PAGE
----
Four passengers have been fined £10,000 after failing to state they had come from a coronavirus "red list" country within the previous 10 days.
Travellers arriving in England from one of 33 countries on the list must now quarantine in a hotel for 10 days.
These include places such as Portugal, the United Arab Emirates, and South American countries.
The passengers were stopped at Birmingham Airport after attempting "to hide their routes".
Temporary Assistant Chief Constable Chris Todd told a meeting held by the West Midlands Police's strategic policing and crime board: “By midday yesterday (Monday), on the first day of implementation, we have received six passengers who had declared travelling from a red list country, who were taken to the quarantine hotel.
“We also had four passengers who were identified as having travelled from a red list country, that hadn’t declared it.
“So there are some people who have who have attempted to hide their routes but that’s not worked out.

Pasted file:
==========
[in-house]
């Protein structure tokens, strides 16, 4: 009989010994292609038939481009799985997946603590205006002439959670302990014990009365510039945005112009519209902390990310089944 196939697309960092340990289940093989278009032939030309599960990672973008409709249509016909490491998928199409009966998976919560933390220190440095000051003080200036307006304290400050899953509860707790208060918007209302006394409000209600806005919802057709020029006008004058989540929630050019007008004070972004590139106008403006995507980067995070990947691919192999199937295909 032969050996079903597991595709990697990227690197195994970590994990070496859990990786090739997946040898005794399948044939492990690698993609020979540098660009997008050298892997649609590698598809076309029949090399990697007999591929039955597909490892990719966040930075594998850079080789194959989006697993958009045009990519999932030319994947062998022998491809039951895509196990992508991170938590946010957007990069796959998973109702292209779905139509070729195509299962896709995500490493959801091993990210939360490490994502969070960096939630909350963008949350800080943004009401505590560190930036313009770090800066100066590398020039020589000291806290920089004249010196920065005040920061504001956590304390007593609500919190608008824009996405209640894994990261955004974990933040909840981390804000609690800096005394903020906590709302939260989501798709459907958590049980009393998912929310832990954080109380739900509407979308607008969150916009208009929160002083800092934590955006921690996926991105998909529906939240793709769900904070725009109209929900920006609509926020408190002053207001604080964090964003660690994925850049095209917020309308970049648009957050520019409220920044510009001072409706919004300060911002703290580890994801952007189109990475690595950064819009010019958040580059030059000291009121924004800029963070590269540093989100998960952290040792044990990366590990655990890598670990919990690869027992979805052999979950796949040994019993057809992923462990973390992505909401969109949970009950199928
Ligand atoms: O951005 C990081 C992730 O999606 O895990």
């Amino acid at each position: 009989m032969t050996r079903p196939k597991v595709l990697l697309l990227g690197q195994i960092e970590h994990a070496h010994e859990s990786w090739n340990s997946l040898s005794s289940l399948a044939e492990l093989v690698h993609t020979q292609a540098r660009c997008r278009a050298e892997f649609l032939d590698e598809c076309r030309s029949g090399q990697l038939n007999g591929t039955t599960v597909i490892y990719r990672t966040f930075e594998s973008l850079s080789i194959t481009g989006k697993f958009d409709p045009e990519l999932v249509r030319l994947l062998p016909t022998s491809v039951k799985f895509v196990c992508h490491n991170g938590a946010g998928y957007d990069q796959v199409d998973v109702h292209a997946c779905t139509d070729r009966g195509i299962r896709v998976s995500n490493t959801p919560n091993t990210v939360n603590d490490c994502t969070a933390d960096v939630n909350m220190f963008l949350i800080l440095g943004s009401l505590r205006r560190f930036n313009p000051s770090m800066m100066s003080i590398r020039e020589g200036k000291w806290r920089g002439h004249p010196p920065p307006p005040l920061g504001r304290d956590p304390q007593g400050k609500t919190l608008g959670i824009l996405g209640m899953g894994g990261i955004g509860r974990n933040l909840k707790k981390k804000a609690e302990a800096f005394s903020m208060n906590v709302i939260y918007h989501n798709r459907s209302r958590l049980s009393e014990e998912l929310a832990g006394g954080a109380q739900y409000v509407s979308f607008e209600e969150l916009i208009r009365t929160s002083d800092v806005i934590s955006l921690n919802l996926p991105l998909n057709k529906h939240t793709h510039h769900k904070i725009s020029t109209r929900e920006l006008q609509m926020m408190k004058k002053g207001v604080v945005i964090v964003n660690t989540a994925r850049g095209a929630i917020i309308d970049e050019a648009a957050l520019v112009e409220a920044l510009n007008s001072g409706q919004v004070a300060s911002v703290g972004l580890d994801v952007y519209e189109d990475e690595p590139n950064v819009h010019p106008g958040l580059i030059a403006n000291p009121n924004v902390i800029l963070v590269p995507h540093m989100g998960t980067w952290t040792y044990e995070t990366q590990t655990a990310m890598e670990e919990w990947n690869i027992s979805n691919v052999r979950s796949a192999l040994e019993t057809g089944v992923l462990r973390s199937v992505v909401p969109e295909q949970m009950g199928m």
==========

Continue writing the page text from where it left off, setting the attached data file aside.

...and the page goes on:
“They were identified and received £10,000 fines as a result.”
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The government is using nearly 5,000 rooms across 16 hotels – with another 58,000 on standby – to carry out the quarantine.
Those who travel from red list countries must quarantine in the hotel room but can leave for urgent medical help, exercise or a funeral of a close family member – provided they have "been given prior permission by a person authorised by the secretary of state for this purpose”.
Failing to quarantine can result in the £10,000 fine, while those who lie on their passenger locator forms face up to 10 years in prison.
Those who have not travelled to England from a red list country must still provide a negative COVID-19 test from within 72 hours before they departed, quarantine for 10 days at home and complete two tests after arriving.
Scotland's stricter regime – which requires all visitors from abroad to quarantine in a hotel – has led to accusations of a loophole that could allow people from non-red list countries to arrive in England then travel up over the border.
First minister Nicola Sturgeon declined to rule out shutting the border, if deemed necessary, on Monday.
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